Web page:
Spinning on the Coaching Carousel

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Speculation; the Buffalo equivalent of playoff football. Watching highlights on this, the 20-year anniversary of the greatest comeback on NFL history, I’m struck by the fact that there are plays I’m seeing for the first time. The game was blacked out on local TV. Allow that to sink in for a moment fans, we had become so desensitized to winning football at that point that Bills fans couldn’t be bothered to go the game. As a 12-year old, I surely thought that Buffalo’s annual inclusion in the postseason would last forever; but like Blockbuster Video and a functioning Congress, those thoughts are so far away right now that I can’t be sure they were ever real. For the past 13 years, since an illegal forward pass eliminated the Bills from their last playoff appearance, what we have had to occupy our time from January-August (October-August some years) was speculation. The draft, free agency, stadium upgrades; and in a good year, a coaching search. Man, do I love a good coaching search.

Last time around the hiring process was a circus. Repeated attempts to land marquee talent led to repeated instances of Bills fans being slapped down by rejection, and ultimately ended with the gut-punch of the Chan Gailey hiring. The illness that is my offseason Bills optimism turned that into a smart hire eventually, but the harsh lens of reality quickly proved otherwise. These aren’t your (slightly) older brother’s Buffalo Bills, however, and while we’re still not be able to lure Bill Cowher out of his chair; the roster, front-office structure and semi-long term stability make this a much more attractive hire. While we may not have the pick of the litter, we certainly won’t end up with Jim Haslett. Please, please don’t let us end up with Jim Haslett (As an aside, Jim Haslett owes my uncle $2 from an unpaid newspaper delivery in 1981, the man cannot be trusted).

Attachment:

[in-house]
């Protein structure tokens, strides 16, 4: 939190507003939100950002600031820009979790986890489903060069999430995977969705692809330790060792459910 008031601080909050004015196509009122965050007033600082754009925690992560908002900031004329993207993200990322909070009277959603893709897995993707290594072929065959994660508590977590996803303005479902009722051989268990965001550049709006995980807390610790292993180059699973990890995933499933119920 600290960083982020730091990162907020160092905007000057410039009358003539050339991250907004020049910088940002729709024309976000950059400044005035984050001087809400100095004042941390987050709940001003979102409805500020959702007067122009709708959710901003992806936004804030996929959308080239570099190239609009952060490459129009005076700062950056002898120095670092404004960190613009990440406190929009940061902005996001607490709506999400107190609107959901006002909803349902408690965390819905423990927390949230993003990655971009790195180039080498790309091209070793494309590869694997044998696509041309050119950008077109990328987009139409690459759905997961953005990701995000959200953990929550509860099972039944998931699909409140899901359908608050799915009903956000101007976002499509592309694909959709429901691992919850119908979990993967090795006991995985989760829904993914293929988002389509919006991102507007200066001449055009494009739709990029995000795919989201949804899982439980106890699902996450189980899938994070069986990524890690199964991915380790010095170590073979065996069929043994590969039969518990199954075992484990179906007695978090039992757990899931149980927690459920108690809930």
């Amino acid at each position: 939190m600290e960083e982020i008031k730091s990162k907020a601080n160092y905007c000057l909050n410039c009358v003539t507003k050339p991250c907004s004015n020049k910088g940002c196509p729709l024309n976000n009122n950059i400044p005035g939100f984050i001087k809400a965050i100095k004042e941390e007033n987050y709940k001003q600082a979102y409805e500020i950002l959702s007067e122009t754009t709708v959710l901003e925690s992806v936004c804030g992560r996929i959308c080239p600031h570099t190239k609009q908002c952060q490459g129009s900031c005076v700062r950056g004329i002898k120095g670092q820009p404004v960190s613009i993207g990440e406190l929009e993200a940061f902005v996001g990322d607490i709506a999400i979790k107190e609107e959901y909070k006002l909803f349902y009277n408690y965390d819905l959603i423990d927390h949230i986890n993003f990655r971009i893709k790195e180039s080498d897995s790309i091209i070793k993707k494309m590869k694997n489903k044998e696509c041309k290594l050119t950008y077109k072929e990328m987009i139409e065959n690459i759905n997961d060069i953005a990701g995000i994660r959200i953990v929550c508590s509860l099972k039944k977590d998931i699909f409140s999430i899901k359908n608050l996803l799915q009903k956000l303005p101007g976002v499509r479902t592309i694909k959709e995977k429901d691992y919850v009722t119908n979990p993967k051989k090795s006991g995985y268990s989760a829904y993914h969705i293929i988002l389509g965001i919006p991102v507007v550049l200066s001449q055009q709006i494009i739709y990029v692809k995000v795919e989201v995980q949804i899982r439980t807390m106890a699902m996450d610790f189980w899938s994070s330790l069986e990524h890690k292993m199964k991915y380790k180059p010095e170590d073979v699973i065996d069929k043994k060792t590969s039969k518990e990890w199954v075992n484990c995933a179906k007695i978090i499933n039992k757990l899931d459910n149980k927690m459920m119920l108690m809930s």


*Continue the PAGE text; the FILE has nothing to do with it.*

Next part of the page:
Enough of the history lesson, what follows is a brief analysis of the serious coaching candidates the Bills have confirmed interviews with. Feel free to disagree, so long as you are not suggesting we hire Jim Haslett.

Chip Kelly:

Chip Kelly (AP Photo)
Chip Kelly (AP Photo)

The Oregon Ducks Head Coach is the hot name among coaching prospects this offseason. After nearly leaving Eugene for the bright lights of Tampa Bay last year, he seems poised to take an NFL job this time around. Kelly has already been tied to Buffalo, Cleveland, and Philadelphia job openings.

For: Kelly operates an innovative offense that produces yardage and points in bunches. Concerns over whether or not the system is NFL-ready can be allayed by the influence he’s had on The Patriots offense this year. Bill Belichick and Tom Brady have expertly adapted the volume-offense and have shown that at least some of Kelly’s concepts are transferable. Chip Kelly is also known to be unconventional, aggressive, and a creative play-caller, which appeals to Bills fans after watching Dick Jauron and Chan Gailey tiptoe though losing seasons.

Against: Full disclosure, I hate Chip Kelly as an NFL coach. I’m always wary of guys who leave plum jobs for greener pastures, and I don’t look forward to watching Kelly “Bobby Petrino” us when he leaves to be the head coach at Texas in 2 years. That’s not the reason why he is wrong for the Bills though. To me this is a mirror of Steve Spurrier to the Redskins and I don’t want any part of it. Just because concepts carry over doesn’t mean the coach does and we don’t need someone who feels that their way is so much cleverer than anyone else’s. The last thing we need to see in Buffalo is the Shane Matthews – Danny Wuerffel debacle revisited in the form of Dennis Dixon and Jeremiah Masoli. Add in the fact that he runs Mike D’antoni’s defense and the total package is not one I want to see in Western New York.

Conclusion: Not much to worry about here, as he is reportedly not interested in Buffalo anyway.

Ken Whisenhunt:

Ken Whisenhunt (Photo by Matt Kartozian-US PRESSWIRE)
Ken Whisenhunt (Photo by Matt Kartozian-US PRESSWIRE)